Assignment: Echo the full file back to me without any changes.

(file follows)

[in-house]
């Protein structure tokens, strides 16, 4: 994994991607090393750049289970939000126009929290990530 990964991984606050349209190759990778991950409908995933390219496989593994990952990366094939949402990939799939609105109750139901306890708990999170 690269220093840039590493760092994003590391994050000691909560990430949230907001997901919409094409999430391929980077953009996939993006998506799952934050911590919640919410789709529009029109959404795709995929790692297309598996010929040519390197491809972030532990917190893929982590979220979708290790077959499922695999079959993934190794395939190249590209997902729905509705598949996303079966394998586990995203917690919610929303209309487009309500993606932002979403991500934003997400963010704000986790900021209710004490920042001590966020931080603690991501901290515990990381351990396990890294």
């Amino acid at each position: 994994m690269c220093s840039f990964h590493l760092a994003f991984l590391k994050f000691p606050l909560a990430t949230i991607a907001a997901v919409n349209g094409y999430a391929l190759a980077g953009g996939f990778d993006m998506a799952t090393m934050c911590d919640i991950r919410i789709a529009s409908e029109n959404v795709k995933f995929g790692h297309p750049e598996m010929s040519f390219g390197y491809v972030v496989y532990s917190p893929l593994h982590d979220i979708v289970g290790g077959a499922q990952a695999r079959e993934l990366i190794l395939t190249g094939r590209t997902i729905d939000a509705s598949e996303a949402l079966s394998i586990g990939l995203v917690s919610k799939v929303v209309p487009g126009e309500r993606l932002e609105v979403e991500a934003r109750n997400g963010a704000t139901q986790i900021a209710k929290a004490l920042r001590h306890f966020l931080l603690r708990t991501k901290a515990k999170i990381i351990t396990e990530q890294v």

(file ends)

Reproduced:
[in-house]
């Protein structure tokens, strides 16, 4: 994994991607090393750049289970939000126009929290990530 990964991984606050349209190759990778991950409908995933390219496989593994990952990366094939949402990939799939609105109750139901306890708990999170 690269220093840039590493760092994003590391994050000691909560990430949230907001997901919409094409999430391929980077953009996939993006998506799952934050911590919640919410789709529009029109959404795709995929790692297309598996010929040519390197491809972030532990917190893929982590979220979708290790077959499922695999079959993934190794395939190249590209997902729905509705598949996303079966394998586990995203917690919610929303209309487009309500993606932002979403991500934003997400963010704000986790900021209710004490920042001590966020931080603690991501901290515990990381351990396990890294």
């Amino acid at each position: 994994m690269c220093s840039f990964h590493l760092a994003f991984l590391k994050f000691p606050l909560a990430t949230i991607a907001a997901v919409n349209g094409y999430a391929l190759a980077g953009g996939f990778d993006m998506a799952t090393m934050c911590d919640i991950r919410i789709a529009s409908e029109n959404v795709k995933f995929g790692h297309p750049e598996m010929s040519f390219g390197y491809v972030v496989y532990s917190p893929l593994h982590d979220i979708v289970g290790g077959a499922q990952a695999r079959e993934l990366i190794l395939t190249g094939r590209t997902i729905d939000a509705s598949e996303a949402l079966s394998i586990g990939l995203v917690s919610k799939v929303v209309p487009g126009e309500r993606l932002e609105v979403e991500a934003r109750n997400g963010a704000t139901q986790i900021a209710k929290a004490l920042r001590h306890f966020l931080l603690r708990t991501k901290a515990k999170i990381i351990t396990e990530q890294v």